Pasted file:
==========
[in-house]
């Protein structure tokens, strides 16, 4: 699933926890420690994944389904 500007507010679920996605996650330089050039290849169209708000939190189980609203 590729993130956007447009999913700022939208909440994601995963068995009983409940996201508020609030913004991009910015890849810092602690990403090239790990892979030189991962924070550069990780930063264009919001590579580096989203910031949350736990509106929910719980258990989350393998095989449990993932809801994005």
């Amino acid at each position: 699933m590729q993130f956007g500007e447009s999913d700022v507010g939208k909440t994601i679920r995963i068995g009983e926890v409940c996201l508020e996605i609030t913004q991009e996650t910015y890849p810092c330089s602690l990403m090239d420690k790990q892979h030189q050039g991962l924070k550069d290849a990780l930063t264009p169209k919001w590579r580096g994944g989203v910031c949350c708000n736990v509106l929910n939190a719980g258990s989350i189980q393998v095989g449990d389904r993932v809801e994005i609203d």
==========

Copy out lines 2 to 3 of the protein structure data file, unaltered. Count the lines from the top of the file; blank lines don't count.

């Protein structure tokens, strides 16, 4: 699933926890420690994944389904 500007507010679920996605996650330089050039290849169209708000939190189980609203 590729993130956007447009999913700022939208909440994601995963068995009983409940996201508020609030913004991009910015890849810092602690990403090239790990892979030189991962924070550069990780930063264009919001590579580096989203910031949350736990509106929910719980258990989350393998095989449990993932809801994005």
């Amino acid at each position: 699933m590729q993130f956007g500007e447009s999913d700022v507010g939208k909440t994601i679920r995963i068995g009983e926890v409940c996201l508020e996605i609030t913004q991009e996650t910015y890849p810092c330089s602690l990403m090239d420690k790990q892979h030189q050039g991962l924070k550069d290849a990780l930063t264009p169209k919001w590579r580096g994944g989203v910031c949350c708000n736990v509106l929910n939190a719980g258990s989350i189980q393998v095989g449990d389904r993932v809801e994005i609203d």